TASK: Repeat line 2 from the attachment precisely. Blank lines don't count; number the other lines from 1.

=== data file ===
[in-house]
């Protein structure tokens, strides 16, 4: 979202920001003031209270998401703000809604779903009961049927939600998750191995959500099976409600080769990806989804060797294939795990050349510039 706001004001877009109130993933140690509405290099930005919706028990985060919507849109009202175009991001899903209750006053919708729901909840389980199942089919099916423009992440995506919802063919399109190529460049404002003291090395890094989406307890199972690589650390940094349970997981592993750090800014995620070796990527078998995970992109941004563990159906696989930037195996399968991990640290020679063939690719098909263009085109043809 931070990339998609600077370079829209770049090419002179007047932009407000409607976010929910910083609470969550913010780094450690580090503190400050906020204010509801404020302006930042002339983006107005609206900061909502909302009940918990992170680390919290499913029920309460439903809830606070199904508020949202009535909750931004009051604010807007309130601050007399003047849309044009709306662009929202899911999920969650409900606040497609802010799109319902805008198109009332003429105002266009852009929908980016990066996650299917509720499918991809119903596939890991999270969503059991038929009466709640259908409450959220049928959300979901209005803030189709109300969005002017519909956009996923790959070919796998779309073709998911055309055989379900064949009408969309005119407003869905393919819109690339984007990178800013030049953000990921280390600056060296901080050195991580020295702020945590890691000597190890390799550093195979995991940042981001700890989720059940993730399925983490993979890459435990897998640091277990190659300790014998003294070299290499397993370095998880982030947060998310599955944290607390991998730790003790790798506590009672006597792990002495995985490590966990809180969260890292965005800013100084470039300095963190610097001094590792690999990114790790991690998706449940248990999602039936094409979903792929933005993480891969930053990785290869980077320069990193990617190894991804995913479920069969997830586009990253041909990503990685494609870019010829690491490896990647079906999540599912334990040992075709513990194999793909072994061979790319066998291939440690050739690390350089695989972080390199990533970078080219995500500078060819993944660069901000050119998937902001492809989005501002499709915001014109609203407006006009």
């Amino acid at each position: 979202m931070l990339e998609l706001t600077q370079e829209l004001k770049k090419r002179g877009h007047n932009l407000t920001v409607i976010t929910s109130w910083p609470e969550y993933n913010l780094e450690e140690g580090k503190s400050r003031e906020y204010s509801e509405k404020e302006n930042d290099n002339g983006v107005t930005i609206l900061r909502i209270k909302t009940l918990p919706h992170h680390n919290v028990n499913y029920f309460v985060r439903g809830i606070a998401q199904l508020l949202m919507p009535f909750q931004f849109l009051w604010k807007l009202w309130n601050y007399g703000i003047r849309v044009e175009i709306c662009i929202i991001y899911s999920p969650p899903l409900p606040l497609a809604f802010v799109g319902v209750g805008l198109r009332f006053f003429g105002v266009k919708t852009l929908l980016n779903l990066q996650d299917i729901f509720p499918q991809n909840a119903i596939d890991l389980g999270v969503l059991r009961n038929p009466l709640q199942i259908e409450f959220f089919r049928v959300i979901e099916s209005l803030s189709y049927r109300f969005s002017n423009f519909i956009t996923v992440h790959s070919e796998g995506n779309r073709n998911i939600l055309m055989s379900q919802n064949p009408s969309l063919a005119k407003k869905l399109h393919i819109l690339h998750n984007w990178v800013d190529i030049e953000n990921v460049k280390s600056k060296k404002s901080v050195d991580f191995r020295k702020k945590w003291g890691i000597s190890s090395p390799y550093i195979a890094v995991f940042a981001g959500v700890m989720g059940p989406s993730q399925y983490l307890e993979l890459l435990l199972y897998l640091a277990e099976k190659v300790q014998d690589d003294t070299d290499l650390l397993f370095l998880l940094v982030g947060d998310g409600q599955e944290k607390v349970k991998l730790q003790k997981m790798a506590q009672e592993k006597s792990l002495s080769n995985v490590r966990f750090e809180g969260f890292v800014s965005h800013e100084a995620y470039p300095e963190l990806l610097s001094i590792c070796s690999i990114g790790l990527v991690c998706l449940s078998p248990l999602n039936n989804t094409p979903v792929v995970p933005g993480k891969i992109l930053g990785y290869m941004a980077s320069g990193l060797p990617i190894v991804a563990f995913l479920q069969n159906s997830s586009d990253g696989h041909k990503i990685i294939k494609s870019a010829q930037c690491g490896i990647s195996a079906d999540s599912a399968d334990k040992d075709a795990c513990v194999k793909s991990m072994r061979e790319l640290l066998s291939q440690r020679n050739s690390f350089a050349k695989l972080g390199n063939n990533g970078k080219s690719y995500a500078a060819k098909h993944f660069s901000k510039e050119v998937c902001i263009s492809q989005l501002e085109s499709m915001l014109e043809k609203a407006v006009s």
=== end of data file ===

């Protein structure tokens, strides 16, 4: 979202920001003031209270998401703000809604779903009961049927939600998750191995959500099976409600080769990806989804060797294939795990050349510039 706001004001877009109130993933140690509405290099930005919706028990985060919507849109009202175009991001899903209750006053919708729901909840389980199942089919099916423009992440995506919802063919399109190529460049404002003291090395890094989406307890199972690589650390940094349970997981592993750090800014995620070796990527078998995970992109941004563990159906696989930037195996399968991990640290020679063939690719098909263009085109043809 931070990339998609600077370079829209770049090419002179007047932009407000409607976010929910910083609470969550913010780094450690580090503190400050906020204010509801404020302006930042002339983006107005609206900061909502909302009940918990992170680390919290499913029920309460439903809830606070199904508020949202009535909750931004009051604010807007309130601050007399003047849309044009709306662009929202899911999920969650409900606040497609802010799109319902805008198109009332003429105002266009852009929908980016990066996650299917509720499918991809119903596939890991999270969503059991038929009466709640259908409450959220049928959300979901209005803030189709109300969005002017519909956009996923790959070919796998779309073709998911055309055989379900064949009408969309005119407003869905393919819109690339984007990178800013030049953000990921280390600056060296901080050195991580020295702020945590890691000597190890390799550093195979995991940042981001700890989720059940993730399925983490993979890459435990897998640091277990190659300790014998003294070299290499397993370095998880982030947060998310599955944290607390991998730790003790790798506590009672006597792990002495995985490590966990809180969260890292965005800013100084470039300095963190610097001094590792690999990114790790991690998706449940248990999602039936094409979903792929933005993480891969930053990785290869980077320069990193990617190894991804995913479920069969997830586009990253041909990503990685494609870019010829690491490896990647079906999540599912334990040992075709513990194999793909072994061979790319066998291939440690050739690390350089695989972080390199990533970078080219995500500078060819993944660069901000050119998937902001492809989005501002499709915001014109609203407006006009």